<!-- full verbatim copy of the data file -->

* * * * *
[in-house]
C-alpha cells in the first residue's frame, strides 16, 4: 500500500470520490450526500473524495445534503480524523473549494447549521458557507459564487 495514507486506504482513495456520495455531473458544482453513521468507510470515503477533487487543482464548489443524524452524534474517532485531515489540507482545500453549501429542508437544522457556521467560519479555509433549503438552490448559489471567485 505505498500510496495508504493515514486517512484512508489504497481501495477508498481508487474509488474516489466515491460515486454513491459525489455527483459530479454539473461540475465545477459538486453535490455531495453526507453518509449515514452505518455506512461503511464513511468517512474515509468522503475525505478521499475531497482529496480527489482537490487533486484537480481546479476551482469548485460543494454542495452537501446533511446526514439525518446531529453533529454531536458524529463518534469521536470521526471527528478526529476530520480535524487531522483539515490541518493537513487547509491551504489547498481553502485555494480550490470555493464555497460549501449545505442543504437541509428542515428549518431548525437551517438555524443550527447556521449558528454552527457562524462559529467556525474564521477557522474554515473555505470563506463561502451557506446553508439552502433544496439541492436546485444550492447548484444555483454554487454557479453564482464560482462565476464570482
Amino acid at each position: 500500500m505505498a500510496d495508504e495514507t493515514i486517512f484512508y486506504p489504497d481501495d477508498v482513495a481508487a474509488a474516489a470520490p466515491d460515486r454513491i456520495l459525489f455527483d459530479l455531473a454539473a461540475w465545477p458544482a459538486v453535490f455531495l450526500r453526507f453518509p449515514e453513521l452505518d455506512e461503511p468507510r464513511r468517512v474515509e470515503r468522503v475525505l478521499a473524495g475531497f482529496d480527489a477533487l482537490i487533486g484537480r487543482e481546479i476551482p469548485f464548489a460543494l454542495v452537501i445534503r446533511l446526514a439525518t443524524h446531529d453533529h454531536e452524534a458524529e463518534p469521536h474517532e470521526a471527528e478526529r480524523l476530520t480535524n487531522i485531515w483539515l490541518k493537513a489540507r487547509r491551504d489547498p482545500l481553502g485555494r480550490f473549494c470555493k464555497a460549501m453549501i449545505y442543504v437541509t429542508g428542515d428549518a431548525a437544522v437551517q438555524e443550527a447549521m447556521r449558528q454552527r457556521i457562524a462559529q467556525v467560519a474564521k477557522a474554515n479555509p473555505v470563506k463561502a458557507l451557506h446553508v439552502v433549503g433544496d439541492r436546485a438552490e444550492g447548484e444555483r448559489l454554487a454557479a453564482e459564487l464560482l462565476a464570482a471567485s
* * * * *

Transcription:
[in-house]
C-alpha cells in the first residue's frame, strides 16, 4: 500500500470520490450526500473524495445534503480524523473549494447549521458557507459564487 495514507486506504482513495456520495455531473458544482453513521468507510470515503477533487487543482464548489443524524452524534474517532485531515489540507482545500453549501429542508437544522457556521467560519479555509433549503438552490448559489471567485 505505498500510496495508504493515514486517512484512508489504497481501495477508498481508487474509488474516489466515491460515486454513491459525489455527483459530479454539473461540475465545477459538486453535490455531495453526507453518509449515514452505518455506512461503511464513511468517512474515509468522503475525505478521499475531497482529496480527489482537490487533486484537480481546479476551482469548485460543494454542495452537501446533511446526514439525518446531529453533529454531536458524529463518534469521536470521526471527528478526529476530520480535524487531522483539515490541518493537513487547509491551504489547498481553502485555494480550490470555493464555497460549501449545505442543504437541509428542515428549518431548525437551517438555524443550527447556521449558528454552527457562524462559529467556525474564521477557522474554515473555505470563506463561502451557506446553508439552502433544496439541492436546485444550492447548484444555483454554487454557479453564482464560482462565476464570482
Amino acid at each position: 500500500m505505498a500510496d495508504e495514507t493515514i486517512f484512508y486506504p489504497d481501495d477508498v482513495a481508487a474509488a474516489a470520490p466515491d460515486r454513491i456520495l459525489f455527483d459530479l455531473a454539473a461540475w465545477p458544482a459538486v453535490f455531495l450526500r453526507f453518509p449515514e453513521l452505518d455506512e461503511p468507510r464513511r468517512v474515509e470515503r468522503v475525505l478521499a473524495g475531497f482529496d480527489a477533487l482537490i487533486g484537480r487543482e481546479i476551482p469548485f464548489a460543494l454542495v452537501i445534503r446533511l446526514a439525518t443524524h446531529d453533529h454531536e452524534a458524529e463518534p469521536h474517532e470521526a471527528e478526529r480524523l476530520t480535524n487531522i485531515w483539515l490541518k493537513a489540507r487547509r491551504d489547498p482545500l481553502g485555494r480550490f473549494c470555493k464555497a460549501m453549501i449545505y442543504v437541509t429542508g428542515d428549518a431548525a437544522v437551517q438555524e443550527a447549521m447556521r449558528q454552527r457556521i457562524a462559529q467556525v467560519a474564521k477557522a474554515n479555509p473555505v470563506k463561502a458557507l451557506h446553508v439552502v433549503g433544496d439541492r436546485a438552490e444550492g447548484e444555483r448559489l454554487a454557479a453564482e459564487l464560482l462565476a464570482a471567485s